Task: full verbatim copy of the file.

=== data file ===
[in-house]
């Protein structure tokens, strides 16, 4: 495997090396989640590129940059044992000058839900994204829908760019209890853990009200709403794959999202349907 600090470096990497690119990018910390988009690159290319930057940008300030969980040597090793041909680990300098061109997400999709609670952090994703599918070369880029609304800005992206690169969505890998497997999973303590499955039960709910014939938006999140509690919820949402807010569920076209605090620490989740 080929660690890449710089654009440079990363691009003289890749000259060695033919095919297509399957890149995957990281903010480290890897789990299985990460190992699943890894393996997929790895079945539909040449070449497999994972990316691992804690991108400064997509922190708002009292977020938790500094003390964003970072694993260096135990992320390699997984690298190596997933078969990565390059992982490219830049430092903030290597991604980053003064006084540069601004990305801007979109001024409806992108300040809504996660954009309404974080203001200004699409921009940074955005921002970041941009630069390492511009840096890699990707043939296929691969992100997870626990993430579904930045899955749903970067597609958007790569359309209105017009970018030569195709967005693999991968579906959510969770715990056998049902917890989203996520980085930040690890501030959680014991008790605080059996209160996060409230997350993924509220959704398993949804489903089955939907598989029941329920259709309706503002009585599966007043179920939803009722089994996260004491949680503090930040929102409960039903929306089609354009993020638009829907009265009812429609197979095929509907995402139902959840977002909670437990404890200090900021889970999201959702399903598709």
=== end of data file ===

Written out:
[in-house]
């Protein structure tokens, strides 16, 4: 495997090396989640590129940059044992000058839900994204829908760019209890853990009200709403794959999202349907 600090470096990497690119990018910390988009690159290319930057940008300030969980040597090793041909680990300098061109997400999709609670952090994703599918070369880029609304800005992206690169969505890998497997999973303590499955039960709910014939938006999140509690919820949402807010569920076209605090620490989740 080929660690890449710089654009440079990363691009003289890749000259060695033919095919297509399957890149995957990281903010480290890897789990299985990460190992699943890894393996997929790895079945539909040449070449497999994972990316691992804690991108400064997509922190708002009292977020938790500094003390964003970072694993260096135990992320390699997984690298190596997933078969990565390059992982490219830049430092903030290597991604980053003064006084540069601004990305801007979109001024409806992108300040809504996660954009309404974080203001200004699409921009940074955005921002970041941009630069390492511009840096890699990707043939296929691969992100997870626990993430579904930045899955749903970067597609958007790569359309209105017009970018030569195709967005693999991968579906959510969770715990056998049902917890989203996520980085930040690890501030959680014991008790605080059996209160996060409230997350993924509220959704398993949804489903089955939907598989029941329920259709309706503002009585599966007043179920939803009722089994996260004491949680503090930040929102409960039903929306089609354009993020638009829907009265009812429609197979095929509907995402139902959840977002909670437990404890200090900021889970999201959702399903598709």